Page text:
Did you know that he moved several times? The first eight years since the opening of the monument have passed serenely. A guard was even posted at the monument. Everything changed in 1917. In 1919, instead of the existing inscription, a poem by Demyan Bedny was carved on the pedestal, and the monument itself began to be called “Scarecrow”. During the celebration of the 10th anniversary of the October Revolution, the monument is used in an installation where the sculpture of Alexander III is placed in a cage. After twenty years of mockery, they decide to remove the monument from Vosstaniya Square. In 1937, the wanderings of the equestrian sculpture of Alexander III begin.

FIRST STOP. Initially, the monument was removed to a warehouse located on Ligovskaya Street (now Ligovsky Prospekt). Within two years, the fate of the sculpture was decided, and in February 1939 the monument was accepted for storage by the Russian Museum. As stated in the acceptance certificate “without reins and with bullet holes.”

SECOND STOP. In 1939, the monument was transported to the garden. MOPR (now Mikhailovsky Garden). Here is how the director of the Russian Museum P.K. Baltun. “One summer white night in 1939, a strange motorcade passed along Ligovskaya Street, then along Nevsky Prospekt: ​​several strong percherons on wooden skids dragged an equestrian statue of the tsar. put on a low pedestal here or in one of the courtyards.”
The plans for the reconstruction of the Mikhailovsky Garden and the installation of sculptures in it were prevented by the Great Patriotic War. Above the monument lying on its side, a shelter is built from logs and a man-made hill is created from sand and earth, which is sown with oats. During the shelling of Leningrad, a shell hits the hill. The shelter was damaged, part of the statue appeared above the ground, but the monument was not damaged. The right half of the sculpture of Alexander III sticking out of the hill adorned the Mikhailovsky Garden until the early 1950s.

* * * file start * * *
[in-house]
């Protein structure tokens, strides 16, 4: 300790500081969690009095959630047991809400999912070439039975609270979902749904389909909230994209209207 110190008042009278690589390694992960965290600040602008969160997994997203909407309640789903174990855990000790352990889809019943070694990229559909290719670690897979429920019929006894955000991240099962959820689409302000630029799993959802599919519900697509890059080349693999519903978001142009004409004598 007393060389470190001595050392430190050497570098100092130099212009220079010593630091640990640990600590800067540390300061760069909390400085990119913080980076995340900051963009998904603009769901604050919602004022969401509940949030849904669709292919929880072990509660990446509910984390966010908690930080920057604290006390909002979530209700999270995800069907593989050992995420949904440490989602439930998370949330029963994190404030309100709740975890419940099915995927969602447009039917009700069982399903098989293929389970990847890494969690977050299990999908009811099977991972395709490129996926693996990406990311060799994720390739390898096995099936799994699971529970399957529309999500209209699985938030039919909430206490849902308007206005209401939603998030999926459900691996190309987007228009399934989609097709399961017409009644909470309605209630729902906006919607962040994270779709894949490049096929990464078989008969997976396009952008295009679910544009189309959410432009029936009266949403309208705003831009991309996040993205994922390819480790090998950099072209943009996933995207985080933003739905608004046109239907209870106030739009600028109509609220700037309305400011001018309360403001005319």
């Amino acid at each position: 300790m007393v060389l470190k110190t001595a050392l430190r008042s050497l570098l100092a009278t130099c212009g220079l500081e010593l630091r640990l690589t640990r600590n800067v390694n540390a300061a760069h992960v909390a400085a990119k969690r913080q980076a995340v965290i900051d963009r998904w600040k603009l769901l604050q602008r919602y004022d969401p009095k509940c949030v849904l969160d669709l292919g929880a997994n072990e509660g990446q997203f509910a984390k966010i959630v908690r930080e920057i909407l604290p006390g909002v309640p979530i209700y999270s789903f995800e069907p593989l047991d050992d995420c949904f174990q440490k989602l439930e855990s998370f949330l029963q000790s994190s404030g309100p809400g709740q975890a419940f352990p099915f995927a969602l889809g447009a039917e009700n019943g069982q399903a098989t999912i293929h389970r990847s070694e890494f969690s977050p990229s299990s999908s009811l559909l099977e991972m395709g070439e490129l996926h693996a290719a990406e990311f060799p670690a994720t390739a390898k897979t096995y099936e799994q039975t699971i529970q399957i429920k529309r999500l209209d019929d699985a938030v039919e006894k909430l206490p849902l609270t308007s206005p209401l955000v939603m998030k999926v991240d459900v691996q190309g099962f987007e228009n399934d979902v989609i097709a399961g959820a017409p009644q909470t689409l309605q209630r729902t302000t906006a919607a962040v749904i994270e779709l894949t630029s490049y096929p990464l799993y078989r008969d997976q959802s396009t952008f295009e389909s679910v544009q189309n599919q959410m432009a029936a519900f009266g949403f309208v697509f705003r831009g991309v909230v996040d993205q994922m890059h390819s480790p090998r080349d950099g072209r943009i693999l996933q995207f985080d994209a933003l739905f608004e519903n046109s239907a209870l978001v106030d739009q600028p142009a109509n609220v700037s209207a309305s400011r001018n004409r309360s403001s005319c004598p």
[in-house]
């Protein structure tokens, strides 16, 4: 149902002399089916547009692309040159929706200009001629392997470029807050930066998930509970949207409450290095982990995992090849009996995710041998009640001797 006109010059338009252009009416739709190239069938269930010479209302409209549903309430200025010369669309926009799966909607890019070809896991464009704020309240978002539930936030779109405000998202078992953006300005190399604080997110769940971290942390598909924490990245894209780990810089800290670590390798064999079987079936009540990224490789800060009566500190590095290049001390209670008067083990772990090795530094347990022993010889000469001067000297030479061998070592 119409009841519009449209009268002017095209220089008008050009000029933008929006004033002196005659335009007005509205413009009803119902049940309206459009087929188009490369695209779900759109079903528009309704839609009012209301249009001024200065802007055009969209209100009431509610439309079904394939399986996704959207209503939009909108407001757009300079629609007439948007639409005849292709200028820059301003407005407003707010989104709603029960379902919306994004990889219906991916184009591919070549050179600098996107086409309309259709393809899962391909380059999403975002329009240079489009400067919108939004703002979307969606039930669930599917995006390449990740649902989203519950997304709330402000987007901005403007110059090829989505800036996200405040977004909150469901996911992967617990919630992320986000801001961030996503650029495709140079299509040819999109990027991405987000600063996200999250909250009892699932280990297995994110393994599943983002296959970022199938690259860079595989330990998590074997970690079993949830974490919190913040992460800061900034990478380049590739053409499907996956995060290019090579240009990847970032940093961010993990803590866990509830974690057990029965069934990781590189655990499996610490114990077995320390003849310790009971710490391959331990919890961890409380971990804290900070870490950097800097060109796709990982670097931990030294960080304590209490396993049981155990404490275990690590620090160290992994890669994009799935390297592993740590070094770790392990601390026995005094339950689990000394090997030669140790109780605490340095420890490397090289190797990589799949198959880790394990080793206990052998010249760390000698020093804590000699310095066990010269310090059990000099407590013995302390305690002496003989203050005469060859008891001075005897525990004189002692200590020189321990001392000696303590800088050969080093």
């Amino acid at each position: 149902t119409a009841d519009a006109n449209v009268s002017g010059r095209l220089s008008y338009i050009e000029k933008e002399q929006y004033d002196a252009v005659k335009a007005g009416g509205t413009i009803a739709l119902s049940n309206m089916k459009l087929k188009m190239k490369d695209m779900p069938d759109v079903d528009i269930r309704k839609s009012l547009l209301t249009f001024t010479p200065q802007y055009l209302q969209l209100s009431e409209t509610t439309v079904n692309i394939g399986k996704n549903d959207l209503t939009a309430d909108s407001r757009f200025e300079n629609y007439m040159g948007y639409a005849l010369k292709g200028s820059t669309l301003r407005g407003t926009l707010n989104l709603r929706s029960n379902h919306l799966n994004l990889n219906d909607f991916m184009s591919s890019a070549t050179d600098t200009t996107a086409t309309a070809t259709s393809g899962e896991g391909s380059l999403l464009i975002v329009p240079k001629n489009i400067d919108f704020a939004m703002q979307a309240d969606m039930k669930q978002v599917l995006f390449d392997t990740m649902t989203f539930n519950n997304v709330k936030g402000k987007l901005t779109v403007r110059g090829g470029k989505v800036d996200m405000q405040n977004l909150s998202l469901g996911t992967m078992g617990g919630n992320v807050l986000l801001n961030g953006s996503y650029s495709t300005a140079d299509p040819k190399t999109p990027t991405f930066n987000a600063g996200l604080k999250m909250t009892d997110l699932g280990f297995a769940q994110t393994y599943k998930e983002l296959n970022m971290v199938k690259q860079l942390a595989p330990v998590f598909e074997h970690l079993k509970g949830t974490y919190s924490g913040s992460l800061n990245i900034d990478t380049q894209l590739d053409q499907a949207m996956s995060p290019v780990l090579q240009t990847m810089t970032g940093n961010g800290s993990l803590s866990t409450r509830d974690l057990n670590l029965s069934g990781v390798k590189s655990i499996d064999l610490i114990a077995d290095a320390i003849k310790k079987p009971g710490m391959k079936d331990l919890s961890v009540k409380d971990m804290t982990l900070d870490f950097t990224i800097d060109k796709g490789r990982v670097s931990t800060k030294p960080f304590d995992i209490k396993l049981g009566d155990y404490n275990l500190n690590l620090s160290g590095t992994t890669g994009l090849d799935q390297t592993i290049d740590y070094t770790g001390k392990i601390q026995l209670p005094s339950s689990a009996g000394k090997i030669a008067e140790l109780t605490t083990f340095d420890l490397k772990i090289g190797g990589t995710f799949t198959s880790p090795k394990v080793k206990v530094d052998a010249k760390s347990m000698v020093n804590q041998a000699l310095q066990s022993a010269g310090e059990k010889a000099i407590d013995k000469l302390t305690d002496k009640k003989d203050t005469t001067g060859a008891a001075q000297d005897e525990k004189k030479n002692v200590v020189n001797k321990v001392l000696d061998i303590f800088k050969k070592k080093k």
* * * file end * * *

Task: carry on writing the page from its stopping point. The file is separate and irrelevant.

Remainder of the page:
THIRD STOP. Only in 1953, having completed the primary work on the post-war restoration of the Russian Museum, they again took up the monument. Having freed the sculpture from the ground, it was lifted and transported to the courtyard of the Russian Museum, which is located between the Rossi wing and the Benois building. The monument was erected next to the wing with its back to Engineering Street. It seemed that in such a quiet “harbor” the monument was supposed to find peace, but that was not the case. In 1964, they again develop a project to install a sculpture of Alexander III in the Mikhailovsky Garden, but it did not work out. For more than thirty years, the monument stood by the fence separating the courtyard of the Russian Museum from Inzhenernaya Street.

FOURTH STOP. During the reconstruction of the Benois building in the mid-80s of the 20th century, the monument was moved deep into the courtyard and covered with a plank structure. In 1990, the sculpture was released from hiding. Visitors to the Russian Museum, passing through the passage that connects the Rossi wing with the Benois building, could, by moving the curtain, see Alexander III. The sculpture stood facing Rossi’s wing. The monument stood at this place until 1994.

FIFTH STOP. In the 1990s, the “yard period” of the existence of the monument was interrupted. Unlike in 1939, when the sculpture was transported at night, in 1994 it was loaded onto a tractor during the day and taken to Millionnaya Street, and therefore photographs of this motorcade were taken. The monument to Alexander III was erected on a low pedestal in the court d’honneur of the Marble Palace on the platform in front of the entrance to the palace. Will this stop be the last or will the monument continue its odyssey.